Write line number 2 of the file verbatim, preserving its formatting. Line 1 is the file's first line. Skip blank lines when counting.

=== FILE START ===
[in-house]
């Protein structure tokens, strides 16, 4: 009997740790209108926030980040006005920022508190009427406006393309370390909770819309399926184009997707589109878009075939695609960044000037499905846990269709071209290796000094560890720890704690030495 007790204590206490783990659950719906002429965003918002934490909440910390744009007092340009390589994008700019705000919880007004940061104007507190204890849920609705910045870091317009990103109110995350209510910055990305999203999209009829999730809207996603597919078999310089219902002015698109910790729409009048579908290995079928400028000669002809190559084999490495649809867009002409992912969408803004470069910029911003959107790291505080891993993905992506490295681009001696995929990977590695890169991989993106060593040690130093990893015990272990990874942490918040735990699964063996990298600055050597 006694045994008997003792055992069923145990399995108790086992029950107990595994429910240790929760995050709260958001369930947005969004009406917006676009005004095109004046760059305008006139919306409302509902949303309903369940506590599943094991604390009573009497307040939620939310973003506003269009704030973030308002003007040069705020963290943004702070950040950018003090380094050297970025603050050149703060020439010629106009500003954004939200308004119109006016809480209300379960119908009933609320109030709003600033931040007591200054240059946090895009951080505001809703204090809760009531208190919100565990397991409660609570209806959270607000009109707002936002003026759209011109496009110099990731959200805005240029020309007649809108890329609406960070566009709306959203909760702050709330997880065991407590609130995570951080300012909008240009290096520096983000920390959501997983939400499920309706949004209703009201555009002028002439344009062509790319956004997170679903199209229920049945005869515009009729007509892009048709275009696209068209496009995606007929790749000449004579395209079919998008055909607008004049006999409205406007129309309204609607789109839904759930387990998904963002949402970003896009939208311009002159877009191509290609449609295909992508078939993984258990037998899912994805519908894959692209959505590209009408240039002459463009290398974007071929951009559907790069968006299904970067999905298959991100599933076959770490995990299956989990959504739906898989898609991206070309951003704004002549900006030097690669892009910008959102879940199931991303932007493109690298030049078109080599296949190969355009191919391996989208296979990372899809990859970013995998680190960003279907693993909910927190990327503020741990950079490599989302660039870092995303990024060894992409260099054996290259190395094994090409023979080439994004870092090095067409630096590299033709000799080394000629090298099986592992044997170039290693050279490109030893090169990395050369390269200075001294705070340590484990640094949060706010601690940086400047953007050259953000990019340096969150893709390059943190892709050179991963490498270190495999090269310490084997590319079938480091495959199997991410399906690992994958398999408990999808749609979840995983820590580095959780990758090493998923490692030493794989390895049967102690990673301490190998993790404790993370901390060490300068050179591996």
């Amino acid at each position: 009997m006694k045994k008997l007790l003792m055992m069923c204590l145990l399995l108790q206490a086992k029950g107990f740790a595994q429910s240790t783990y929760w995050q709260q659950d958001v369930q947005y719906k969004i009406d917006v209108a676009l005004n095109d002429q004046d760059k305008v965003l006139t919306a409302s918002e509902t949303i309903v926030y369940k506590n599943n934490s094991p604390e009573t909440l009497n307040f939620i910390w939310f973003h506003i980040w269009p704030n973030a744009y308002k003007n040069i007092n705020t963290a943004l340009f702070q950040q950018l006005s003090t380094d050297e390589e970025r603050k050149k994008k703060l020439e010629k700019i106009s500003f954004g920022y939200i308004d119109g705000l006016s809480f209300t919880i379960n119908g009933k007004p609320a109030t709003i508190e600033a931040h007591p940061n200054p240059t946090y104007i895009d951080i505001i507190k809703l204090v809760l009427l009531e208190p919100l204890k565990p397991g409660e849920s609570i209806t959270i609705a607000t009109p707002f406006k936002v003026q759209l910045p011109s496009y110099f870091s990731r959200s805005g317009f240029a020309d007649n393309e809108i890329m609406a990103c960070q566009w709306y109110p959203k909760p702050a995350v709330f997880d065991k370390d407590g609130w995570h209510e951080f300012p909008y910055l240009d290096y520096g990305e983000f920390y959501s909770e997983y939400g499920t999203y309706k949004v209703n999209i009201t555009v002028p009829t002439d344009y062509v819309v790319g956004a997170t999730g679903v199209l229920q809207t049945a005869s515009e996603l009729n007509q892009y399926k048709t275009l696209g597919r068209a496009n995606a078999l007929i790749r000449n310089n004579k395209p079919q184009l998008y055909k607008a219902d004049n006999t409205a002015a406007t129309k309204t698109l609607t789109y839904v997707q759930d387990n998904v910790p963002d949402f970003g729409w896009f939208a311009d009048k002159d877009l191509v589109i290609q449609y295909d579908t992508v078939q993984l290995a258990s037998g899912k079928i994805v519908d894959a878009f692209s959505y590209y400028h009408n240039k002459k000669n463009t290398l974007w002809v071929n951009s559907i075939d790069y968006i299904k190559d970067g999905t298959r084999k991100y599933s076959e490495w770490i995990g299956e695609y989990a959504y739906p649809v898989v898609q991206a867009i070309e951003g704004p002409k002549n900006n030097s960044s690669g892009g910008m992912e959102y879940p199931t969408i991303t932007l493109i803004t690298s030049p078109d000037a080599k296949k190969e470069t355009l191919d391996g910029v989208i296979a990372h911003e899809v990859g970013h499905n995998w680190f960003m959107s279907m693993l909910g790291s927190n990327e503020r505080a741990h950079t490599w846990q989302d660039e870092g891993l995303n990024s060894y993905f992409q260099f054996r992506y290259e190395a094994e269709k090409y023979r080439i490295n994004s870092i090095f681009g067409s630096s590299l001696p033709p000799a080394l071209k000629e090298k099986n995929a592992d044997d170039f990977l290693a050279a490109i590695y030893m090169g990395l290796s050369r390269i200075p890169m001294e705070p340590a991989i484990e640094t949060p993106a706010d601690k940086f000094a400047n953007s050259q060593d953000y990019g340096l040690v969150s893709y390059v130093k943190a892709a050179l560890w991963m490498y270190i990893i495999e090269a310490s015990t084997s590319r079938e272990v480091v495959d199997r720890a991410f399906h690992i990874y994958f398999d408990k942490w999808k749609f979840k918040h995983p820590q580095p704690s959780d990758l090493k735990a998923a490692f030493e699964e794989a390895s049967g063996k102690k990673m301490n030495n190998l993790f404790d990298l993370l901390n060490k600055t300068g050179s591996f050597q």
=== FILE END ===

């Protein structure tokens, strides 16, 4: 009997740790209108926030980040006005920022508190009427406006393309370390909770819309399926184009997707589109878009075939695609960044000037499905846990269709071209290796000094560890720890704690030495 007790204590206490783990659950719906002429965003918002934490909440910390744009007092340009390589994008700019705000919880007004940061104007507190204890849920609705910045870091317009990103109110995350209510910055990305999203999209009829999730809207996603597919078999310089219902002015698109910790729409009048579908290995079928400028000669002809190559084999490495649809867009002409992912969408803004470069910029911003959107790291505080891993993905992506490295681009001696995929990977590695890169991989993106060593040690130093990893015990272990990874942490918040735990699964063996990298600055050597 006694045994008997003792055992069923145990399995108790086992029950107990595994429910240790929760995050709260958001369930947005969004009406917006676009005004095109004046760059305008006139919306409302509902949303309903369940506590599943094991604390009573009497307040939620939310973003506003269009704030973030308002003007040069705020963290943004702070950040950018003090380094050297970025603050050149703060020439010629106009500003954004939200308004119109006016809480209300379960119908009933609320109030709003600033931040007591200054240059946090895009951080505001809703204090809760009531208190919100565990397991409660609570209806959270607000009109707002936002003026759209011109496009110099990731959200805005240029020309007649809108890329609406960070566009709306959203909760702050709330997880065991407590609130995570951080300012909008240009290096520096983000920390959501997983939400499920309706949004209703009201555009002028002439344009062509790319956004997170679903199209229920049945005869515009009729007509892009048709275009696209068209496009995606007929790749000449004579395209079919998008055909607008004049006999409205406007129309309204609607789109839904759930387990998904963002949402970003896009939208311009002159877009191509290609449609295909992508078939993984258990037998899912994805519908894959692209959505590209009408240039002459463009290398974007071929951009559907790069968006299904970067999905298959991100599933076959770490995990299956989990959504739906898989898609991206070309951003704004002549900006030097690669892009910008959102879940199931991303932007493109690298030049078109080599296949190969355009191919391996989208296979990372899809990859970013995998680190960003279907693993909910927190990327503020741990950079490599989302660039870092995303990024060894992409260099054996290259190395094994090409023979080439994004870092090095067409630096590299033709000799080394000629090298099986592992044997170039290693050279490109030893090169990395050369390269200075001294705070340590484990640094949060706010601690940086400047953007050259953000990019340096969150893709390059943190892709050179991963490498270190495999090269310490084997590319079938480091495959199997991410399906690992994958398999408990999808749609979840995983820590580095959780990758090493998923490692030493794989390895049967102690990673301490190998993790404790993370901390060490300068050179591996």